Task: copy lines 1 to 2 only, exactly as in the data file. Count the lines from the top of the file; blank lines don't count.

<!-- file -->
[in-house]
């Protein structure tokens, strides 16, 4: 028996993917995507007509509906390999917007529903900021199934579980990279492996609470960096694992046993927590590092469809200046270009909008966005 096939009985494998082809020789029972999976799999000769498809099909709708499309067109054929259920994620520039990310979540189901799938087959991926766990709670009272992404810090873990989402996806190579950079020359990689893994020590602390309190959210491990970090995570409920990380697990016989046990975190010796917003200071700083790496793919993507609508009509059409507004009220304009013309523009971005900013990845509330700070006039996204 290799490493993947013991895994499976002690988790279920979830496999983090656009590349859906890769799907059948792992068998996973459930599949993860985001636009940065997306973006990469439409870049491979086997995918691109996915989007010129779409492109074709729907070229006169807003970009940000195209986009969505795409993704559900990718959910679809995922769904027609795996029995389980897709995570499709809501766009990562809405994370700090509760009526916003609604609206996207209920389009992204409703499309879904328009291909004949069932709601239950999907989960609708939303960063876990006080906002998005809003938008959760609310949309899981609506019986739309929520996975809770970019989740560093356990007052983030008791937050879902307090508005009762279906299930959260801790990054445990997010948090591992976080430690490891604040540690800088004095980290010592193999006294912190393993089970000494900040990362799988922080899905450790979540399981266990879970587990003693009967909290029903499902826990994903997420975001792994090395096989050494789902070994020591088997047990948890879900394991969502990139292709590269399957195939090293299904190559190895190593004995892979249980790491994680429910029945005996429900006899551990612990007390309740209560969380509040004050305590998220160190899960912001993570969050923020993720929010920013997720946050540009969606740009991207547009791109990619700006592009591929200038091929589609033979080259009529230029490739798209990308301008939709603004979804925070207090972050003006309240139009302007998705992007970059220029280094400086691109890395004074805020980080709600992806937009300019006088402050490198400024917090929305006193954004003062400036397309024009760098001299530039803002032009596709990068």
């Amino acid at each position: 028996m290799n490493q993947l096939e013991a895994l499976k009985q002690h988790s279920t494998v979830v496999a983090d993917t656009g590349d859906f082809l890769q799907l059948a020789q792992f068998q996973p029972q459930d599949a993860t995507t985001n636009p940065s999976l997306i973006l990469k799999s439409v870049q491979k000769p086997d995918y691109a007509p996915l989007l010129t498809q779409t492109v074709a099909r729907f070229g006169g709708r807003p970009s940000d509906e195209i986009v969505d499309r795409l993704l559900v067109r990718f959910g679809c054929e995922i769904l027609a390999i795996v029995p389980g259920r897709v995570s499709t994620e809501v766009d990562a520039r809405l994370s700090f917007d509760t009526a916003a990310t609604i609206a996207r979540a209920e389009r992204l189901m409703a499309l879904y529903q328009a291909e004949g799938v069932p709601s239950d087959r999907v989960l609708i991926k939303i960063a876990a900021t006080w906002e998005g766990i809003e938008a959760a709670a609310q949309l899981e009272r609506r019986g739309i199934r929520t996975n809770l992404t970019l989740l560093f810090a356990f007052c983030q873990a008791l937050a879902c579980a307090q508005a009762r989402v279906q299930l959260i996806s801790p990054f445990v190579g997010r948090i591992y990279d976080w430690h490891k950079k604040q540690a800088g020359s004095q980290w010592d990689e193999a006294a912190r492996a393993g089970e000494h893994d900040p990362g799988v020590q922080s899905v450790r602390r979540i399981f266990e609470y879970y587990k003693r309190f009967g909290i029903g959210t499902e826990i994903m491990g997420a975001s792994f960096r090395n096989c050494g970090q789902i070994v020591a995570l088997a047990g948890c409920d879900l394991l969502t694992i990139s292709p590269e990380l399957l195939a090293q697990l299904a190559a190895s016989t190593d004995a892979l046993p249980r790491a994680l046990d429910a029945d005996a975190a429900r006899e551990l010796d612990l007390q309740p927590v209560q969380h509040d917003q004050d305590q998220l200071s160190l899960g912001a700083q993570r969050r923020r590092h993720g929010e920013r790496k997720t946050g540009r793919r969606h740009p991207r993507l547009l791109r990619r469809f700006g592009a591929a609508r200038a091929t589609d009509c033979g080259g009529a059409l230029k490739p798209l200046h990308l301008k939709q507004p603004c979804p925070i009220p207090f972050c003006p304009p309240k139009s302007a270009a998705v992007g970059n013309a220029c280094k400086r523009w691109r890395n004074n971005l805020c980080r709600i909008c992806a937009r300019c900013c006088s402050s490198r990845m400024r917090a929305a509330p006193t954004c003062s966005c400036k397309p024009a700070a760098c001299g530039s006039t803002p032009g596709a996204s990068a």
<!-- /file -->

[in-house]
């Protein structure tokens, strides 16, 4: 028996993917995507007509509906390999917007529903900021199934579980990279492996609470960096694992046993927590590092469809200046270009909008966005 096939009985494998082809020789029972999976799999000769498809099909709708499309067109054929259920994620520039990310979540189901799938087959991926766990709670009272992404810090873990989402996806190579950079020359990689893994020590602390309190959210491990970090995570409920990380697990016989046990975190010796917003200071700083790496793919993507609508009509059409507004009220304009013309523009971005900013990845509330700070006039996204 290799490493993947013991895994499976002690988790279920979830496999983090656009590349859906890769799907059948792992068998996973459930599949993860985001636009940065997306973006990469439409870049491979086997995918691109996915989007010129779409492109074709729907070229006169807003970009940000195209986009969505795409993704559900990718959910679809995922769904027609795996029995389980897709995570499709809501766009990562809405994370700090509760009526916003609604609206996207209920389009992204409703499309879904328009291909004949069932709601239950999907989960609708939303960063876990006080906002998005809003938008959760609310949309899981609506019986739309929520996975809770970019989740560093356990007052983030008791937050879902307090508005009762279906299930959260801790990054445990997010948090591992976080430690490891604040540690800088004095980290010592193999006294912190393993089970000494900040990362799988922080899905450790979540399981266990879970587990003693009967909290029903499902826990994903997420975001792994090395096989050494789902070994020591088997047990948890879900394991969502990139292709590269399957195939090293299904190559190895190593004995892979249980790491994680429910029945005996429900006899551990612990007390309740209560969380509040004050305590998220160190899960912001993570969050923020993720929010920013997720946050540009969606740009991207547009791109990619700006592009591929200038091929589609033979080259009529230029490739798209990308301008939709603004979804925070207090972050003006309240139009302007998705992007970059220029280094400086691109890395004074805020980080709600992806937009300019006088402050490198400024917090929305006193954004003062400036397309024009760098001299530039803002032009596709990068």